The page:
Sydney Red Gum Tree by Peter Sherratt

Planting trees

The truth behind your pledge to plant a tree

Following the Black Summer bushfires, the Foundation for National Parks & Wildlife launched a tree-planting initiative to help protect and grow natural habitats for endangered species. As part of the Plant a Tree for Me! program, people can donate $10 to plant one tree, with the aim of growing and planting 1 million trees in disaster-affected areas by 2025.

Planting trees in areas ravaged by deforestation, floods, bushfires or other natural disasters is vital for the health and longevity of connected natural landscapes in our national parks, as well as another public and private land. However, there are significant success elements that enable these plantings to survive and thrive, which can be taken for granted and disguised by the often nominal cost that’s promoted to plant a tree. In short, if you’re paying $1 to plant a tree, you may not be getting what you think.

Reforestation efforts around the world help to mitigate human impact on the natural environment, by reinvigorating native vegetation, restoring wildlife habitats, increasing oxygen production, and offsetting carbon emissions. It is why thousands of people and large organisations flock to initiatives that commit to planting trees with a financial pledge or action on social media.

But without a firm grasp of what truly goes on behind the scenes, tree planting programs can sometimes prove unviable. We saw this in action during the social media storm in 2021 that started with a simple caption, “we’ll plant one tree for every pet picture”. After tens of thousands of pictures were shared on Instagram for the cause, it was quickly scrapped after becoming too big for the organisation responsible to fulfill its promise.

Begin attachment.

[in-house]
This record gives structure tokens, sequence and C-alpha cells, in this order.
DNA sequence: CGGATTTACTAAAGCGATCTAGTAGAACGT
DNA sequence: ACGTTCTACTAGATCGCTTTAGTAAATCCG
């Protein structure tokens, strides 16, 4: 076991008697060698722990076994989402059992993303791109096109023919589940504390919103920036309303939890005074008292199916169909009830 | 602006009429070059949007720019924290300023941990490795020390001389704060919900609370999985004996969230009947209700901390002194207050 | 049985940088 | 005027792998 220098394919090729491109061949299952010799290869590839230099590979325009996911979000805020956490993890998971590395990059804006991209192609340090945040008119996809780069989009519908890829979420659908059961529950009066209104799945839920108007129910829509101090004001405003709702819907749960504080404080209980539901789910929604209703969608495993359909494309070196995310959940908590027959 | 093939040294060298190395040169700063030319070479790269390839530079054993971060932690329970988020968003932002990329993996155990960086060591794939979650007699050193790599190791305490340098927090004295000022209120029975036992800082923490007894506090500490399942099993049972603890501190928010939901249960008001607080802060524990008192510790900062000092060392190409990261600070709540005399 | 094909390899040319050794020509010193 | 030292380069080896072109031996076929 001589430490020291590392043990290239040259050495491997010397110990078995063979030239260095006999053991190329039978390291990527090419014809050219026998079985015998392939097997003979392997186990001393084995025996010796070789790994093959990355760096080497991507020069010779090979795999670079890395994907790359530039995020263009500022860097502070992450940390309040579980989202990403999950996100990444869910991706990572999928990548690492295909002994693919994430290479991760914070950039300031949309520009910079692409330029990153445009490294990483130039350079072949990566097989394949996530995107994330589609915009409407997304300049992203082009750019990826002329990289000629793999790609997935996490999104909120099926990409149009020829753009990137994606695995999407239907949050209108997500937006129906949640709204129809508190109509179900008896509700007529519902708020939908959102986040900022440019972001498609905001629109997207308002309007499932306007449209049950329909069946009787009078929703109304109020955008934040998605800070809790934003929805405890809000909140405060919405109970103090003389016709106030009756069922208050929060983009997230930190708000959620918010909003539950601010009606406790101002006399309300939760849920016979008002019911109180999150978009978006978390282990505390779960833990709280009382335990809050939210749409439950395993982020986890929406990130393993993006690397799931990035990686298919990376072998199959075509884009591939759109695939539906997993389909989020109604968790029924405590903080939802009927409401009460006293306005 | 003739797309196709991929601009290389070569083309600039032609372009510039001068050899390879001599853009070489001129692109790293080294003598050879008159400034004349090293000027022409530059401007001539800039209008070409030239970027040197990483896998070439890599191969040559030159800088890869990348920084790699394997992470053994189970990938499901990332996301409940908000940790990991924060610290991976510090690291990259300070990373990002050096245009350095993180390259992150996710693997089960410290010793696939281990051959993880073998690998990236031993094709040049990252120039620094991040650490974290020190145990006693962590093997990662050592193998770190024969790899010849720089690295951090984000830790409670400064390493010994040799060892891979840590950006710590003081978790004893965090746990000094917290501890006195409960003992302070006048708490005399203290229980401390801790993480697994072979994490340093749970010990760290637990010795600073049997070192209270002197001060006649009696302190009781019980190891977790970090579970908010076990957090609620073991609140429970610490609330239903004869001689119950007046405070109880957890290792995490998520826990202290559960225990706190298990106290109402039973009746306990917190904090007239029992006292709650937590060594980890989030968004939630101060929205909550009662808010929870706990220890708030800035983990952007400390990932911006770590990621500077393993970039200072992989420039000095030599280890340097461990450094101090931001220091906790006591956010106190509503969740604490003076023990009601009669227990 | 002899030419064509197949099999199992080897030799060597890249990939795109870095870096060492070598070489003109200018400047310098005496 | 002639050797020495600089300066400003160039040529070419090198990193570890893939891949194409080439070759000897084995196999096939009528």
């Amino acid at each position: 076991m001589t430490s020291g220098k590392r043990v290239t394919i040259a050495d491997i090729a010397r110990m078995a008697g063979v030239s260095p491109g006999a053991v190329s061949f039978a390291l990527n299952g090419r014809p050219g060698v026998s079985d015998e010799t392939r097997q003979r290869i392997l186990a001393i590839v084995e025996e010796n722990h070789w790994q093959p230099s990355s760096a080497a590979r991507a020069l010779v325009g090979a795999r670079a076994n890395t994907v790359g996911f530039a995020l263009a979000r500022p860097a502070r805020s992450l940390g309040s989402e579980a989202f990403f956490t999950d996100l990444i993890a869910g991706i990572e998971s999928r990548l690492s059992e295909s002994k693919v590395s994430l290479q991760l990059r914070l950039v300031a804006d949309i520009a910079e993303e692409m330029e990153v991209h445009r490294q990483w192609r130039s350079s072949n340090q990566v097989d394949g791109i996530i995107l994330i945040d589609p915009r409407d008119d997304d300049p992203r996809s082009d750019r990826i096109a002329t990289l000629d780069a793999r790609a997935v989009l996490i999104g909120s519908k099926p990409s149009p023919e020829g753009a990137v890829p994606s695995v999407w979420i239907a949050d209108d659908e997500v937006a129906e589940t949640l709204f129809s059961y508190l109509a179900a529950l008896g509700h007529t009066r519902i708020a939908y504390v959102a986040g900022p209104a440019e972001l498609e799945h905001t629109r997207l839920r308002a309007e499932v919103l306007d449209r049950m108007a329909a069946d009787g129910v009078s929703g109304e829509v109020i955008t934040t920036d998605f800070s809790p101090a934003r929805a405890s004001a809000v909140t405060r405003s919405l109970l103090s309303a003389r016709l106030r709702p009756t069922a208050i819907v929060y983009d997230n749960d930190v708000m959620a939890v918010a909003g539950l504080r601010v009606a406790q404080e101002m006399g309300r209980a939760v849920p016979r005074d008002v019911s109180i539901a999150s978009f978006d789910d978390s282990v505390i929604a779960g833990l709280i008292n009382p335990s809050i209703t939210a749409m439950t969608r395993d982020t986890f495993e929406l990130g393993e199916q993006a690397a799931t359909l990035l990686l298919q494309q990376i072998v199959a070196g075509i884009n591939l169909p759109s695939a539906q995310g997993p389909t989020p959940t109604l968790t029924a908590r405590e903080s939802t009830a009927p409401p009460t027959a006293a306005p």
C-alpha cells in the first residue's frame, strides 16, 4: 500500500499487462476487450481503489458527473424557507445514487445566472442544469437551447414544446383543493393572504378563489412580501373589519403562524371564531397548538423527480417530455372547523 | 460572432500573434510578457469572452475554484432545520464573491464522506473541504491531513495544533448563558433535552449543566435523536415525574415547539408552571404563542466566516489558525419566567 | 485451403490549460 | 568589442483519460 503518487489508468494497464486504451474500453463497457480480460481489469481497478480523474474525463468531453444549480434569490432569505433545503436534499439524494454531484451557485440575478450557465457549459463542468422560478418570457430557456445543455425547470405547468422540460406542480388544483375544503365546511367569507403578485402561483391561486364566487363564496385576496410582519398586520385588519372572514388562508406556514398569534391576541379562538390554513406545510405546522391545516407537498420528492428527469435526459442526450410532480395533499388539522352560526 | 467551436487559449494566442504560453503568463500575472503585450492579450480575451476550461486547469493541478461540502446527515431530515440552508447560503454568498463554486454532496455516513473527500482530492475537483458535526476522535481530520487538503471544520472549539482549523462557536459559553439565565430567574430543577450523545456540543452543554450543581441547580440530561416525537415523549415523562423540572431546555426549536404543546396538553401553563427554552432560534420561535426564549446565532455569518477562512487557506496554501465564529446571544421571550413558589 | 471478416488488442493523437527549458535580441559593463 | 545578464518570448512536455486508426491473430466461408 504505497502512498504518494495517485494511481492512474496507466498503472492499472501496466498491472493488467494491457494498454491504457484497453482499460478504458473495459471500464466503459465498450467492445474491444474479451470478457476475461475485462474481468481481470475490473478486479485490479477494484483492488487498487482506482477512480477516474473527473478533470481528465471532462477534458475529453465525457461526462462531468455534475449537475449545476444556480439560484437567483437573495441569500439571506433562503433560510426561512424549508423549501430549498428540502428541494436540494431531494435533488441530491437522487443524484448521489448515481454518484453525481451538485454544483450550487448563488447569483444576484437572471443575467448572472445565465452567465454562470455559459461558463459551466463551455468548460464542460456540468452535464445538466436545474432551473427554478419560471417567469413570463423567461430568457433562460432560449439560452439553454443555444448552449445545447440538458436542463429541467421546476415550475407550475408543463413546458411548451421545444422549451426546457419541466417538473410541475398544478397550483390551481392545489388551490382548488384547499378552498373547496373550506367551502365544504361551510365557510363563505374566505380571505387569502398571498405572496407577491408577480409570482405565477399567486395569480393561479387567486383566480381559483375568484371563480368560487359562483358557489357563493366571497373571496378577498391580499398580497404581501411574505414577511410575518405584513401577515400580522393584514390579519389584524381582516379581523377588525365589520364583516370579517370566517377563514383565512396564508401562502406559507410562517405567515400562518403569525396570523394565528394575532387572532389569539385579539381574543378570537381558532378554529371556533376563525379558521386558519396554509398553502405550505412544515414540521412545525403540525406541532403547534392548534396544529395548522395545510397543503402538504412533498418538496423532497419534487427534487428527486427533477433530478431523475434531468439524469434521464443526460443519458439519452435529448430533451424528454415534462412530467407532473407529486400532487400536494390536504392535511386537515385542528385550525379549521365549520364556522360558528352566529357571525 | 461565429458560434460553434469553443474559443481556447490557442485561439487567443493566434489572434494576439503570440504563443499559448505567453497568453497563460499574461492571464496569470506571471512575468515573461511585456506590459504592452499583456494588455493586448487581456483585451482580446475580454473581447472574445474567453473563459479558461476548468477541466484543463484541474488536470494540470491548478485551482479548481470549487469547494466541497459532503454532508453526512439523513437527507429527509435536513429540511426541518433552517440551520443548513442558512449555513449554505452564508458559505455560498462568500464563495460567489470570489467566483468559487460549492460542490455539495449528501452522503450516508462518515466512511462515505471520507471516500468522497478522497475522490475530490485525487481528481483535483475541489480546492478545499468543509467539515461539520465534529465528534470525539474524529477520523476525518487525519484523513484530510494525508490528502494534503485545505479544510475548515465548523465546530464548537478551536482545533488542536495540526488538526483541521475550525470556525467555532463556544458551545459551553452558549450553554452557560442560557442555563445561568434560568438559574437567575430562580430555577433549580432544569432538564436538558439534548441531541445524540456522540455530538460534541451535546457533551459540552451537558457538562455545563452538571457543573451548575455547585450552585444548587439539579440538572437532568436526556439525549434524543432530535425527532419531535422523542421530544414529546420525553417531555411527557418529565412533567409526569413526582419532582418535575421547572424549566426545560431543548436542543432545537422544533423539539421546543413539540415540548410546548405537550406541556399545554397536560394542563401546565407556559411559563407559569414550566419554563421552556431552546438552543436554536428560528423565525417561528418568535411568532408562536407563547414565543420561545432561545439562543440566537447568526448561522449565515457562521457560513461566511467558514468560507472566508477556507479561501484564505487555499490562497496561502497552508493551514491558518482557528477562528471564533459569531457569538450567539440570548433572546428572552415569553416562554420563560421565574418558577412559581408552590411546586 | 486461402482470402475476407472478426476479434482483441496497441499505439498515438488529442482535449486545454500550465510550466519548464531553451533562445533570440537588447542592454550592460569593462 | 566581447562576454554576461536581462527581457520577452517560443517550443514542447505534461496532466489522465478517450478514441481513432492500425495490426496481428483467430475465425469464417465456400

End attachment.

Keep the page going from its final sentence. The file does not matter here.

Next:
The truth is that planting trees is not as simple as paying for saplings and planting them in the desired area. There are several essential considerations to factor into habitat restoration and revegetation initiatives, wherever they may be deployed.


Building a strong reforestation roadmap

Planning is key. Due to the time it takes for trees to reach their full potential, optimised planting layouts need to be outlined to ensure each tree has enough space to grow. Planting sites need to be surveyed to ensure the correct number of trees is allocated to prevent underutilisation or overcrowding. Lenient planting densities help to reduce competition that enable faster growth rates to individual trees, which is important when restoring habitat for threatened species or capturing carbon from the atmosphere stored in plant tissue. Restoration must also incorporate a number of determinant criteria including past land use, potential for natural regrowth of forest, conservation value and opportunity cost from other land uses.